Jazz CD Reviews
Frank Rosolino, Trombone – The Last Recording – Sea Breeze
Published on October 21, 2006
(Frank Rosolino, trombone; Larry Willis, piano; Billy Higgins, drums; Kevin Brandon, bass)
Frank Rosolino is often remembered more for his tragic suicide and his shooting of his two sons in 1978 than for his brilliant trombone playing. Frank was a mainstay on the West Coast jazz scene in the 1950s and even had a stint with Howard Rumsey’s Lighthouse Allstars.
His double tonguing technique and perfect pitch made him a welcome addition to any band. Often playing without vibrato, Rosolino could play great bebop and his blues playing made made his Dec. 1958 session on Specialty Records with Harold Land, Victor Feldman, Leroy Vinnegar, and Stan Levey, one of the West Coast’s first true Hard Bop recorded sessions.
Sea Breeze’s 2006 release of Rosolino’s last recorded session as a leader is cause for celebration. His last manager, Diane Armesto, shopped this session around for many years without success due to the fact of Rosolino’s suicide and also probably to the fact that this August 1978 recording featured Rosolino on Conn Multivider -described in Arnesto’s liner notes as having “the creation of two additional octaves – like three horns playing in unison.” The session was supposed to have been titled The Electronic Truth.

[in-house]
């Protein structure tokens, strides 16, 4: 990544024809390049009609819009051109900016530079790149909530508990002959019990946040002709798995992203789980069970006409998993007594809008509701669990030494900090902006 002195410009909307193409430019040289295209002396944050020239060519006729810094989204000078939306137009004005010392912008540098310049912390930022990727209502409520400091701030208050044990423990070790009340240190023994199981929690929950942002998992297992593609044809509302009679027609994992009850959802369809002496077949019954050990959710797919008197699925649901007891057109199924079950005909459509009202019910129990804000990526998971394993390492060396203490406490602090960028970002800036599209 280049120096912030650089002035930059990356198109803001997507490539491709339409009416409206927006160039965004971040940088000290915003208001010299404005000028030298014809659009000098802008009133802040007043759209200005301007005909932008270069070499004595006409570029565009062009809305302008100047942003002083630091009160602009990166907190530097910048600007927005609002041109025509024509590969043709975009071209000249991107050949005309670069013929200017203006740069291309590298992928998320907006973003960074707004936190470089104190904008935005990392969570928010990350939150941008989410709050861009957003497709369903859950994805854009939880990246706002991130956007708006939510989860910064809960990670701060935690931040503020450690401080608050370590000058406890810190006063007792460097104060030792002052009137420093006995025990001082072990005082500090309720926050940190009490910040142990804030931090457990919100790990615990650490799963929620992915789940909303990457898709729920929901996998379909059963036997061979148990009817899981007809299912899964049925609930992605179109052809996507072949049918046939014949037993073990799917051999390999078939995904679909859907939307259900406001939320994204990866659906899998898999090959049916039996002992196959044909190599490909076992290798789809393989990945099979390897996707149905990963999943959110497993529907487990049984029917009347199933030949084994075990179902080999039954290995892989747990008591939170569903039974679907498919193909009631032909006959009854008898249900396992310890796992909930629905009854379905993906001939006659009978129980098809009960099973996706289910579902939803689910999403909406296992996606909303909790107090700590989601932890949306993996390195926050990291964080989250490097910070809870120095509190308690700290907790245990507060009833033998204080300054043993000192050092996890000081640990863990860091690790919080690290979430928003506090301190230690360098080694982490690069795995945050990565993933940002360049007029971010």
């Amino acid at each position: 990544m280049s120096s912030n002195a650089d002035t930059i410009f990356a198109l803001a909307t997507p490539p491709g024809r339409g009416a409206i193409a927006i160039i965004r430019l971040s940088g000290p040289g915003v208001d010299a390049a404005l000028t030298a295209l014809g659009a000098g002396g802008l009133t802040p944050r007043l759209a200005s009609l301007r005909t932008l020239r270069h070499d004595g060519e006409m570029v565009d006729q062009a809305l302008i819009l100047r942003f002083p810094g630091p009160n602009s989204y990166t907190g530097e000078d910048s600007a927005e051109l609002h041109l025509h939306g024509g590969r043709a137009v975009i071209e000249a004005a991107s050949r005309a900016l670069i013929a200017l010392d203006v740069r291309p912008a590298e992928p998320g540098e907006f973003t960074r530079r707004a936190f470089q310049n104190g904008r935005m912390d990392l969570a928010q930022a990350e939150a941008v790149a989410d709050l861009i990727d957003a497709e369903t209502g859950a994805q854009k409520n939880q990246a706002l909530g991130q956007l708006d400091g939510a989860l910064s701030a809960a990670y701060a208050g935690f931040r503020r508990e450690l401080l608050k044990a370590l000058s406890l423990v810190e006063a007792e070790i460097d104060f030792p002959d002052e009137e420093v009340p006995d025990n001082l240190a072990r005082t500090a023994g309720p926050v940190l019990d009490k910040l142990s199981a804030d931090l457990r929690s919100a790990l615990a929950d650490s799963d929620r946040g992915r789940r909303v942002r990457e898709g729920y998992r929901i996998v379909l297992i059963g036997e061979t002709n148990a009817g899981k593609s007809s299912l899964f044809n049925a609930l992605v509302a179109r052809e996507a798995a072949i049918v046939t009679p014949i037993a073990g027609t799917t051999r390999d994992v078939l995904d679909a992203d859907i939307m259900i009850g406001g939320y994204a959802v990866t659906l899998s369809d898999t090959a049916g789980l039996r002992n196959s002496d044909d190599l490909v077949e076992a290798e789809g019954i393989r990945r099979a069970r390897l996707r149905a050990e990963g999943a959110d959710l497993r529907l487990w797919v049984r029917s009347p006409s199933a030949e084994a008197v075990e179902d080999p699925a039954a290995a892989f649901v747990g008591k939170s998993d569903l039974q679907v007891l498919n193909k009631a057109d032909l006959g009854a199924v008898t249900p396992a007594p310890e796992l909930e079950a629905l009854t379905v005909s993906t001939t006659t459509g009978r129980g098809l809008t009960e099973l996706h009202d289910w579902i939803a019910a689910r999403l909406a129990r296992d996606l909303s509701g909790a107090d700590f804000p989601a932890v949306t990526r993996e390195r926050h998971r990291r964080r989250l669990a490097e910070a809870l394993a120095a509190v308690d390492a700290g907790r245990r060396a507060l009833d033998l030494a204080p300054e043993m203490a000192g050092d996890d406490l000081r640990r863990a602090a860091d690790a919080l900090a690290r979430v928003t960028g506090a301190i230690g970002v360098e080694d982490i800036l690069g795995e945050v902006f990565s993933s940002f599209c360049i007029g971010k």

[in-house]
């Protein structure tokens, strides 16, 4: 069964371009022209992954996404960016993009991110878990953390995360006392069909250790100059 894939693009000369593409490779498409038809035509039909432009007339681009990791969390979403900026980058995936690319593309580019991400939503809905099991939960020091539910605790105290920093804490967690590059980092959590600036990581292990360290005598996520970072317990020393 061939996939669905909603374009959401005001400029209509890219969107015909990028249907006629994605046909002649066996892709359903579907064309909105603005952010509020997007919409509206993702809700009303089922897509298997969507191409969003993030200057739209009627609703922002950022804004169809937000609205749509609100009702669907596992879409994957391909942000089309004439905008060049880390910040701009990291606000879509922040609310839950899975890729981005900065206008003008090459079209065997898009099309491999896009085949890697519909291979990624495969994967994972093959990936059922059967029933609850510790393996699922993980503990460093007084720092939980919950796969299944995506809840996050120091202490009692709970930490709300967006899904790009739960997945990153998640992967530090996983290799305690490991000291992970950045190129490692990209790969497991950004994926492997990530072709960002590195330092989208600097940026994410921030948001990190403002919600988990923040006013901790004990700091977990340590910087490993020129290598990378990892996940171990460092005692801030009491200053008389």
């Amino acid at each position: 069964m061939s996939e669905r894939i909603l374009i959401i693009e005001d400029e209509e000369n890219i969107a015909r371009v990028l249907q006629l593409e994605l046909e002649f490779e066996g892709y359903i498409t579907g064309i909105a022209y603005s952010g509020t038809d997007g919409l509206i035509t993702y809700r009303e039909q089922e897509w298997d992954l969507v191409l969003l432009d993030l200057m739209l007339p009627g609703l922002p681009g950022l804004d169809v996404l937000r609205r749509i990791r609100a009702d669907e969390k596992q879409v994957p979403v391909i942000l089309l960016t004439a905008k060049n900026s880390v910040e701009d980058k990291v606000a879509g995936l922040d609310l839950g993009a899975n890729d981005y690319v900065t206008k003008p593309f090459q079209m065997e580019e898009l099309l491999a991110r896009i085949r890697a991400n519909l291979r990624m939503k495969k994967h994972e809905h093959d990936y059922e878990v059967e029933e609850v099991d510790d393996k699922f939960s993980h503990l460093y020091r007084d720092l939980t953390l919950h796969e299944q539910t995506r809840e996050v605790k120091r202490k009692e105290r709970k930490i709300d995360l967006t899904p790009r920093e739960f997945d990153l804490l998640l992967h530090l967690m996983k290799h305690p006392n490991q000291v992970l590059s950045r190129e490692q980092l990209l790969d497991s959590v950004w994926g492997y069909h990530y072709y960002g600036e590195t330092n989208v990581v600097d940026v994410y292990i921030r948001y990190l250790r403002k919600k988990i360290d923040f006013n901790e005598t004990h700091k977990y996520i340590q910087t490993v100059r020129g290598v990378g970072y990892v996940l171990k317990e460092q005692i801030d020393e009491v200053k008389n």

Frank was placed with a then dream rhythm section of Larry Willis on piano, the incomparable Billy Higgins on drums, and the relatively unknown Kevin Brandon on bass. Song selections were all standards, with the exception of two takes of Rosolino’s own Waltz for Diane. There are also two takes of Errol Garner’s Misty and the same goes for Jimmy Van Heusen’s I Thought About You. On Misty, Kevan Brandon gets a nice extended bass solo and Willis is featured prominently on most every track. Willis is a revelation on piano as this is a relatively early recording for him as he had only two albums as a leader when this August 1978 recording took place. He was more known as a sideman then, before beginning to lead his own groups in the late 1980s
Rosolino’s Multivider takes a bit of getting used to as it truly sounds electronic, but Frank’s technique overcomes the foreign-sounding timbre. It truly is no exaggeration that Rosolino’s “electric” trombone sounds as if two or three trombones were being played at once. Kudos to Sea Breeze for bringing this last recording session of the great Frank Rosolino back into circulation. It’s a “must have” for completist fans of Rosolino.
Tracklist: Misty (radio edit), I Thought About You (radio edit), Waltz for Diane (Take 2), Misty, I Thought About You, Waltz for Diane (take one)
– Jeff Krow